Reducing stress is often one of the first things doctors advise. But the real issue may not be how much pressure is in your life, but rather how balanced that chaos is, according to a 2014 study published in the journal Neurology. Researchers found that people were five times more likely to experience a headache in the six hours after a stressful event ended than during it. (See: 10 Weird Ways Your Body Reacts to Stress.) "It is important for people to be aware of rising stress levels and attempt to relax during periods of stress rather than allowing a major build up to occur," said study co-author Dawn Buse, Ph.D., an associate professor of clinical neurology, in a press release.
Breathing is one of thosee basic bodily functions you probably never think about, but you should pay attention to your breath—especially during a headache. A meta-analysis found that nearly 80 percent of people reported relief from headaches from simply breathing in more oxygen, compared to just 20 percent in a placebo group. While the researchers aren't yet sure exactly why this helps, the effect was significant enough that they recommend it to everyone—especially as there are no side effects. Increasing your oxygen levels can be as simple as practicing relaxation breathing techniques, exercising to increase air flow and circulation, or even hitting the local O2 bar (or your doctor's office) for a breath of air infused with a higher percentage of oxgyen. (Try one of these 3 Breathing Techniques for Dealing with Anxiety, Stress, and Low Energy.)
Cognitive Behavioral Therapy (CBT), a type of psychological therapy that focuses on problem solving and changing patterns of behavior, has long been known to help with mood disorders and other sources of psychological pain, but a new study shows it also helps physical pain. Researchers in Ohio found that nearly 90 percent of patients trained in CBT experienced 50 percent fewer headaches every month. These impressive results led the authors to conclude that CBT should be offered as a primary remedy for chronic headaches rather than an add-on to medication, as it is currently viewed. To learn how to use CBT for headache relief, seek out a therapist who specializes in CBT or check out this overview designed by headache researcher Natasha Dean, Ph.D.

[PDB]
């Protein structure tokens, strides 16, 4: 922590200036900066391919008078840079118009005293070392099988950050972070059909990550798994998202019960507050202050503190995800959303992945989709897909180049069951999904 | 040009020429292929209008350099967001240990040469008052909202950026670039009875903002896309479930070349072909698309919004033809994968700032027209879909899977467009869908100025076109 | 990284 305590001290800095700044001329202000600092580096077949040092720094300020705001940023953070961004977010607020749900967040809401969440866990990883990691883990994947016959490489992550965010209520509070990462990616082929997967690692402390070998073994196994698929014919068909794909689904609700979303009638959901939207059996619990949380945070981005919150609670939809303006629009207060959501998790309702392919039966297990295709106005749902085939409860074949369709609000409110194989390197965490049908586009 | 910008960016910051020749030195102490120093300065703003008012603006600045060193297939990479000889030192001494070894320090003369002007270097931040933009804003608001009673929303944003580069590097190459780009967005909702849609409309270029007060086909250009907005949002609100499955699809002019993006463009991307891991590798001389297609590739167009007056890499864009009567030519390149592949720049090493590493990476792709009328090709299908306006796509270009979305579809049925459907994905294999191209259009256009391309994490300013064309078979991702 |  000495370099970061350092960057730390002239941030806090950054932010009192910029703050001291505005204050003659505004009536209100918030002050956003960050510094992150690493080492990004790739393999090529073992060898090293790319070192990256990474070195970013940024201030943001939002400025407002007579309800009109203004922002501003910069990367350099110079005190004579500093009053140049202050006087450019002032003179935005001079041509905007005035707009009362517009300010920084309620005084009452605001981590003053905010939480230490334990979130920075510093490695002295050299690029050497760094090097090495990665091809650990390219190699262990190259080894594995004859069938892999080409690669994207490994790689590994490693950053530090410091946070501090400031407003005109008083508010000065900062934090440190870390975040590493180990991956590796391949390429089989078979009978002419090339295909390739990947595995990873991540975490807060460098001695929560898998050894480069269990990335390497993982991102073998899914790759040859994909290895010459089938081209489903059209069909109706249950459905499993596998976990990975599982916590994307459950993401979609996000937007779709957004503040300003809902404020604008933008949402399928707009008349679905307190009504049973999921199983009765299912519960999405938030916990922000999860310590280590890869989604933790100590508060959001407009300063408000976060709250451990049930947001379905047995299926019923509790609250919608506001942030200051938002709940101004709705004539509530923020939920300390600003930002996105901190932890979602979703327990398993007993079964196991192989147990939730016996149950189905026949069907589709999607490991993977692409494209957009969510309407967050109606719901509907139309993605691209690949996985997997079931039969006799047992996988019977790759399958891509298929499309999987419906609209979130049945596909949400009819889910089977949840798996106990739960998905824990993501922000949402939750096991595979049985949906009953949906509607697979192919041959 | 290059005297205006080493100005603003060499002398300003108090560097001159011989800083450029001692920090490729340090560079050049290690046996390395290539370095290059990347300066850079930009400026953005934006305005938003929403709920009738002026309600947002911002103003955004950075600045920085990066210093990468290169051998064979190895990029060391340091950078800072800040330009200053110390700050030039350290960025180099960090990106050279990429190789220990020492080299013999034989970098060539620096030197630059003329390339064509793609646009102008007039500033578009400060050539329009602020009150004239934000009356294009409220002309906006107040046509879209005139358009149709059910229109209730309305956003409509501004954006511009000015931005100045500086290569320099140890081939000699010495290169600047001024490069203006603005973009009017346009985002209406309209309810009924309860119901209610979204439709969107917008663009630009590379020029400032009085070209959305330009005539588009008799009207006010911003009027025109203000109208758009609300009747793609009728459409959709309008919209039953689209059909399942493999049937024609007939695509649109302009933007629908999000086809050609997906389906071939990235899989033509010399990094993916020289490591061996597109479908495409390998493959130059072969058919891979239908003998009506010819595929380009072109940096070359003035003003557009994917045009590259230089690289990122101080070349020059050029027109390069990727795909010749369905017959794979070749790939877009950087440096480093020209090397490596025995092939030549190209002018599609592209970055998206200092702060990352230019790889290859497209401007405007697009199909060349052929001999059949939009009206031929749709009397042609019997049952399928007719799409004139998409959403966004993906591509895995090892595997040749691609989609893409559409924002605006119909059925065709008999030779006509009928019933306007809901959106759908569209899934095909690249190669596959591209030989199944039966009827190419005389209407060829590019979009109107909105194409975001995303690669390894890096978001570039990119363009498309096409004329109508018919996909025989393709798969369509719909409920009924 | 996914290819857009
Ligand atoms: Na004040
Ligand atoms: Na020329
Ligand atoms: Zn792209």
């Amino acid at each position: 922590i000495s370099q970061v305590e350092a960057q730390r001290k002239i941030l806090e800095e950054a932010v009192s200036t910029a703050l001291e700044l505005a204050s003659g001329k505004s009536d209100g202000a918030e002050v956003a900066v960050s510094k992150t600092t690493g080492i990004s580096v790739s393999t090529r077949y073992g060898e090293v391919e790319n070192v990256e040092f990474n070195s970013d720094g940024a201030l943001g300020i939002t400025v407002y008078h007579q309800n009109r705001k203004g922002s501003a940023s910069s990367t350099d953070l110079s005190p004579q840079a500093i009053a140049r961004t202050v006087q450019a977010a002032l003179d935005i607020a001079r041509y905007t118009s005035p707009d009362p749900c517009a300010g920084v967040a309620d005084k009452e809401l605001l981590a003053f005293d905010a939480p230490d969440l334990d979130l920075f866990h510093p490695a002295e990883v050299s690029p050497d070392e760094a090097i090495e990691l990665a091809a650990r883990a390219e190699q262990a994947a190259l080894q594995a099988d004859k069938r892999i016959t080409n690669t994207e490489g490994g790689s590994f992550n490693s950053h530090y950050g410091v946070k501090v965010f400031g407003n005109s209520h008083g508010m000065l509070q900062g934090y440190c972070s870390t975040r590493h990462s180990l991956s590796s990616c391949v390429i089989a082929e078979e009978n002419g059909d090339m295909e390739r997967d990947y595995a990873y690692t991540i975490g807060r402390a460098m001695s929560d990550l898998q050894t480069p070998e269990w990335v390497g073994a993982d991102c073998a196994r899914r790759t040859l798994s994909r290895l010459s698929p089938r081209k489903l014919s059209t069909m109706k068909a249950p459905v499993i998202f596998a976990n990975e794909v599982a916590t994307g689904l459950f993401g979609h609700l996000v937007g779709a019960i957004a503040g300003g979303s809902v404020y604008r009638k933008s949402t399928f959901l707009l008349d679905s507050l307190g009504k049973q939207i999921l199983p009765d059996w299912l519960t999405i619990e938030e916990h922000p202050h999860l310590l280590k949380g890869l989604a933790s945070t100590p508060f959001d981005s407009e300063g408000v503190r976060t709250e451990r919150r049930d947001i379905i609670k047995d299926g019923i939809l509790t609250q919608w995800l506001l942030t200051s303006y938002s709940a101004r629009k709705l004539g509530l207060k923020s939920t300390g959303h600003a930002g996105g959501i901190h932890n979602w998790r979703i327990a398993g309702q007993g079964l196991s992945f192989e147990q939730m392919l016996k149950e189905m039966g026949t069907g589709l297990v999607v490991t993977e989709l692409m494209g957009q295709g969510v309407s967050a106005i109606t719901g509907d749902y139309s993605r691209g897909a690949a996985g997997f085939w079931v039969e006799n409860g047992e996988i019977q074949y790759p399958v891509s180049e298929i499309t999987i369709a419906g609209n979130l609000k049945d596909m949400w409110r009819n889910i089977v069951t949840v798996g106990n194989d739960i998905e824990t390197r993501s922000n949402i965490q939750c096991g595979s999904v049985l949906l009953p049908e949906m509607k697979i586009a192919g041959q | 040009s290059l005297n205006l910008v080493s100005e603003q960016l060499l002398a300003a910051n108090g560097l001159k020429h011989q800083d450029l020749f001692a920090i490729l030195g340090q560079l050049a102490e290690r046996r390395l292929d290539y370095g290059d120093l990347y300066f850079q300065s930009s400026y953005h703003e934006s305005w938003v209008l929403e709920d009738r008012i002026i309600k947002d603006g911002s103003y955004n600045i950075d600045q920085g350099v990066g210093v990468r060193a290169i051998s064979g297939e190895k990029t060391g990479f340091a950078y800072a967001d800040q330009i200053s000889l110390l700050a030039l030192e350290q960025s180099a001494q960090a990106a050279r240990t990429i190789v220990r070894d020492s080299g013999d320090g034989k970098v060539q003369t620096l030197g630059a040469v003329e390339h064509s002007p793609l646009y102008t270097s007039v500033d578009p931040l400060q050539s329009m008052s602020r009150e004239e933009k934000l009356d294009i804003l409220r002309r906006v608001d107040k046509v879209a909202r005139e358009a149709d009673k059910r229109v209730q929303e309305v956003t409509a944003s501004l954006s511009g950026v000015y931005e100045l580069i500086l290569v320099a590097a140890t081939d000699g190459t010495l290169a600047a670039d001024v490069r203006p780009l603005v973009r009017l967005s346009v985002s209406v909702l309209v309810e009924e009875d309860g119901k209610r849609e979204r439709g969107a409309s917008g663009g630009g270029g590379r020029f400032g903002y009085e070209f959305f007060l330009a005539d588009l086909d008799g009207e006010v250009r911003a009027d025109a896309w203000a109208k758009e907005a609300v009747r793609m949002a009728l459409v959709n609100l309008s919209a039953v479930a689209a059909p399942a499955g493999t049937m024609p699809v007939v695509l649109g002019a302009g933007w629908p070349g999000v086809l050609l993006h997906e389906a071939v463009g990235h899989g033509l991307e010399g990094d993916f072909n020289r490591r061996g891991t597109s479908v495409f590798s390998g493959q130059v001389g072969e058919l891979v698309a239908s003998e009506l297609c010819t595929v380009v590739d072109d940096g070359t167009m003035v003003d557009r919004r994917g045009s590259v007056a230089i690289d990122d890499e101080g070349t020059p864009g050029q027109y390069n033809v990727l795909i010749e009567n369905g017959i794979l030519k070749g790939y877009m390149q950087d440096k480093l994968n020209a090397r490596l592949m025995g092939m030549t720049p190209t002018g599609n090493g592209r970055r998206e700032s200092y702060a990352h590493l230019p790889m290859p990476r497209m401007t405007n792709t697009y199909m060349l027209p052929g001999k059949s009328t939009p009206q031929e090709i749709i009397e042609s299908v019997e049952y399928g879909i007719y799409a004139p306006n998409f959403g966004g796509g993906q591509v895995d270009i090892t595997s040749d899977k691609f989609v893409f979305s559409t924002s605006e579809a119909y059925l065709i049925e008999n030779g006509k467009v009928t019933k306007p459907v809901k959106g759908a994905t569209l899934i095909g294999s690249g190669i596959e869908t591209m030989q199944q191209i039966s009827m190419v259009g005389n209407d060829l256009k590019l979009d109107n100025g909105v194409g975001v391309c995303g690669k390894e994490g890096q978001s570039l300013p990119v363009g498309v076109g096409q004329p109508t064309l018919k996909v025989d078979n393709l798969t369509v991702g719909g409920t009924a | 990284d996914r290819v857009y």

Allergies are a pain in the neck and head, as many migraines are triggered by allergies, say researchers from the University of Cincinnati. Instead of trying to endure pesky environmental allergies, the docs say it's important to treat them. In fact, when migraine patients were given allergy shots, they experienced 52 percent fewer migraines. And while some allergies may be related to seasonal changes, the link to headaches was found in all types of allergies, including pet, dust, mold, and foods, making it important to stay on top of your symptoms year round. (In the spirit of skipping pills, try one of these 5 Easy At Home Allergy Remedies.)
You can now add headaches to the list of conditions obesity is linked to. According to a 2013 study published in Neurology, the more overweight someone was the more likely they were to experience migraines, chronic headaches, and intermittent headaches. While the researchers were careful to note the reason for the connection is unknown, one theory is that the headaches are caused by inflammatory proteins secreted by excess fat. This link was especially true for people under 50 years old. "As obesity is a risk factor that can potentially be modified, and since some medications for migraine can lead to weight gain or loss, this is important information for people with migraines and their doctors," said lead author B. Lee Peterlin, in a press release.
Science is now backing up what our great-grandmothers knew: that many herbal remedies work as well as—sometimes even better than—current prescription meds. Feverfew, peppermint oil, ginger, magnesium, riboflavin, fish and olive oils, and eucalyptus have all shown impressive results in the research. One natural cure to be careful of, however, is caffeine. A study in the Journal of Headache Pain looked at more than 50,000 people and found that while a small amount of caffeine (about one cup of coffee) provided moderate headache relief, chronic caffeine consumption is one of the most common causes of headaches, and even intermittent use can cause a "rebound" pain after the caffeine wears off. (Tired? Try these 5 Moves for Instant Energy.)